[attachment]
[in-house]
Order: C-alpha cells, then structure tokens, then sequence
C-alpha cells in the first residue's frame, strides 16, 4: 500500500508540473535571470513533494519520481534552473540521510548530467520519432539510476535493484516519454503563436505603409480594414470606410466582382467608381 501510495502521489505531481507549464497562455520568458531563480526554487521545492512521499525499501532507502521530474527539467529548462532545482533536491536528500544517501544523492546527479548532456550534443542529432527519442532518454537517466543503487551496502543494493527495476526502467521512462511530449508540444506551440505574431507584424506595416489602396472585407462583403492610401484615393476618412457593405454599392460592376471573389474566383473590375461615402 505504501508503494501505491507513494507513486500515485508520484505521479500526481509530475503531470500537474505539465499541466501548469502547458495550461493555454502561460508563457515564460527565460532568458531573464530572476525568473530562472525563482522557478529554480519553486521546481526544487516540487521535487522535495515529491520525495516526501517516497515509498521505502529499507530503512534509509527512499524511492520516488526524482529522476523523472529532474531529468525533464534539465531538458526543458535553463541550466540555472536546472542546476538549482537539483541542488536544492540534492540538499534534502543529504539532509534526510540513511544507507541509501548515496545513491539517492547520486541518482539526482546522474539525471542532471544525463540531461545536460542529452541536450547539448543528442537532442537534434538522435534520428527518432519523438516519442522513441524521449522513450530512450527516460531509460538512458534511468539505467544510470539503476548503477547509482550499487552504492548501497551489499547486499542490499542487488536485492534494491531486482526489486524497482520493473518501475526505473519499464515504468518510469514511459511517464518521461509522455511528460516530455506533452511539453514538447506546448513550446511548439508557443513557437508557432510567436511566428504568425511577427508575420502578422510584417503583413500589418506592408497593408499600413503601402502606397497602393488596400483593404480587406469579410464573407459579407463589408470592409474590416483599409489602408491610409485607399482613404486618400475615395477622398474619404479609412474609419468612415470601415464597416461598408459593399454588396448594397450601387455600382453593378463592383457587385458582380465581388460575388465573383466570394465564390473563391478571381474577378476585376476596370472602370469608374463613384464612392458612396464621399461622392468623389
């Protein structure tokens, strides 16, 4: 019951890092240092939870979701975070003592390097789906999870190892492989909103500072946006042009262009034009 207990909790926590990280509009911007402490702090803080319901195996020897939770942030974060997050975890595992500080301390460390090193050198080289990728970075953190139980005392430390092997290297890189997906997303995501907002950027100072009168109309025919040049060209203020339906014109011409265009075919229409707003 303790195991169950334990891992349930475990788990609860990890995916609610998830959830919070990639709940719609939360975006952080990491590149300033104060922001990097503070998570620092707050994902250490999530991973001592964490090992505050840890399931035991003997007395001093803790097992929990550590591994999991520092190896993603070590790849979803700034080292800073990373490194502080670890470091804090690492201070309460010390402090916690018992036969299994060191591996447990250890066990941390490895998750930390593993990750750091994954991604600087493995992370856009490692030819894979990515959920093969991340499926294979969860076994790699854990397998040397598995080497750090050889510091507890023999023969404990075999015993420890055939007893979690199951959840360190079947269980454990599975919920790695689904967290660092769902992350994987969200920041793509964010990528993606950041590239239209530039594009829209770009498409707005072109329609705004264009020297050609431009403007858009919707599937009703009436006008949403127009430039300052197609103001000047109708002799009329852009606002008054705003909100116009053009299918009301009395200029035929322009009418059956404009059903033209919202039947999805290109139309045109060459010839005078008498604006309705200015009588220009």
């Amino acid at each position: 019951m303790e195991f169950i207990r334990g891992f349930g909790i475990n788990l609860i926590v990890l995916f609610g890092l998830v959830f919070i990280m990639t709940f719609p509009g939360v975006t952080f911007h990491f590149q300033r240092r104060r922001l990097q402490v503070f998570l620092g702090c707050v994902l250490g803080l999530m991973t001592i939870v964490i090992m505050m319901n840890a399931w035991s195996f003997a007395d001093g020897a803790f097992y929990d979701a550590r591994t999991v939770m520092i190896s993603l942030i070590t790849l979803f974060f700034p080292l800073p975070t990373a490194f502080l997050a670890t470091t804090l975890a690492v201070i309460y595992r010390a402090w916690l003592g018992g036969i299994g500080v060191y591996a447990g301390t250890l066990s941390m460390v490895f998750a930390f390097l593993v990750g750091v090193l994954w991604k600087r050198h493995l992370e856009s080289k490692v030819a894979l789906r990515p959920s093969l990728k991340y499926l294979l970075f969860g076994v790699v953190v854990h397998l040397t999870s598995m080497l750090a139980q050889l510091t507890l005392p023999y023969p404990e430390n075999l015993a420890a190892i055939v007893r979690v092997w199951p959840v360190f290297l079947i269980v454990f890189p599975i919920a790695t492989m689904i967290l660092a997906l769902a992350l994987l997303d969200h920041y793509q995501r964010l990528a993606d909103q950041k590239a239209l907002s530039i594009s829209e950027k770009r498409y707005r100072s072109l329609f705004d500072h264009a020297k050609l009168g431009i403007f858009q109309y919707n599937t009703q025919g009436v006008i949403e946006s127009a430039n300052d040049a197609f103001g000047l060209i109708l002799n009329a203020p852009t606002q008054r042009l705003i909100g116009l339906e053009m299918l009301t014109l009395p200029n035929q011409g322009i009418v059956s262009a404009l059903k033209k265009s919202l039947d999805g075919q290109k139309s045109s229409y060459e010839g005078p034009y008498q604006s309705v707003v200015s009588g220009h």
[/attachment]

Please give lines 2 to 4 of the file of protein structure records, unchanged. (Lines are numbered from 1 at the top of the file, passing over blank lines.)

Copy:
Order: C-alpha cells, then structure tokens, then sequence
C-alpha cells in the first residue's frame, strides 16, 4: 500500500508540473535571470513533494519520481534552473540521510548530467520519432539510476535493484516519454503563436505603409480594414470606410466582382467608381 501510495502521489505531481507549464497562455520568458531563480526554487521545492512521499525499501532507502521530474527539467529548462532545482533536491536528500544517501544523492546527479548532456550534443542529432527519442532518454537517466543503487551496502543494493527495476526502467521512462511530449508540444506551440505574431507584424506595416489602396472585407462583403492610401484615393476618412457593405454599392460592376471573389474566383473590375461615402 505504501508503494501505491507513494507513486500515485508520484505521479500526481509530475503531470500537474505539465499541466501548469502547458495550461493555454502561460508563457515564460527565460532568458531573464530572476525568473530562472525563482522557478529554480519553486521546481526544487516540487521535487522535495515529491520525495516526501517516497515509498521505502529499507530503512534509509527512499524511492520516488526524482529522476523523472529532474531529468525533464534539465531538458526543458535553463541550466540555472536546472542546476538549482537539483541542488536544492540534492540538499534534502543529504539532509534526510540513511544507507541509501548515496545513491539517492547520486541518482539526482546522474539525471542532471544525463540531461545536460542529452541536450547539448543528442537532442537534434538522435534520428527518432519523438516519442522513441524521449522513450530512450527516460531509460538512458534511468539505467544510470539503476548503477547509482550499487552504492548501497551489499547486499542490499542487488536485492534494491531486482526489486524497482520493473518501475526505473519499464515504468518510469514511459511517464518521461509522455511528460516530455506533452511539453514538447506546448513550446511548439508557443513557437508557432510567436511566428504568425511577427508575420502578422510584417503583413500589418506592408497593408499600413503601402502606397497602393488596400483593404480587406469579410464573407459579407463589408470592409474590416483599409489602408491610409485607399482613404486618400475615395477622398474619404479609412474609419468612415470601415464597416461598408459593399454588396448594397450601387455600382453593378463592383457587385458582380465581388460575388465573383466570394465564390473563391478571381474577378476585376476596370472602370469608374463613384464612392458612396464621399461622392468623389
């Protein structure tokens, strides 16, 4: 019951890092240092939870979701975070003592390097789906999870190892492989909103500072946006042009262009034009 207990909790926590990280509009911007402490702090803080319901195996020897939770942030974060997050975890595992500080301390460390090193050198080289990728970075953190139980005392430390092997290297890189997906997303995501907002950027100072009168109309025919040049060209203020339906014109011409265009075919229409707003 303790195991169950334990891992349930475990788990609860990890995916609610998830959830919070990639709940719609939360975006952080990491590149300033104060922001990097503070998570620092707050994902250490999530991973001592964490090992505050840890399931035991003997007395001093803790097992929990550590591994999991520092190896993603070590790849979803700034080292800073990373490194502080670890470091804090690492201070309460010390402090916690018992036969299994060191591996447990250890066990941390490895998750930390593993990750750091994954991604600087493995992370856009490692030819894979990515959920093969991340499926294979969860076994790699854990397998040397598995080497750090050889510091507890023999023969404990075999015993420890055939007893979690199951959840360190079947269980454990599975919920790695689904967290660092769902992350994987969200920041793509964010990528993606950041590239239209530039594009829209770009498409707005072109329609705004264009020297050609431009403007858009919707599937009703009436006008949403127009430039300052197609103001000047109708002799009329852009606002008054705003909100116009053009299918009301009395200029035929322009009418059956404009059903033209919202039947999805290109139309045109060459010839005078008498604006309705200015009588220009």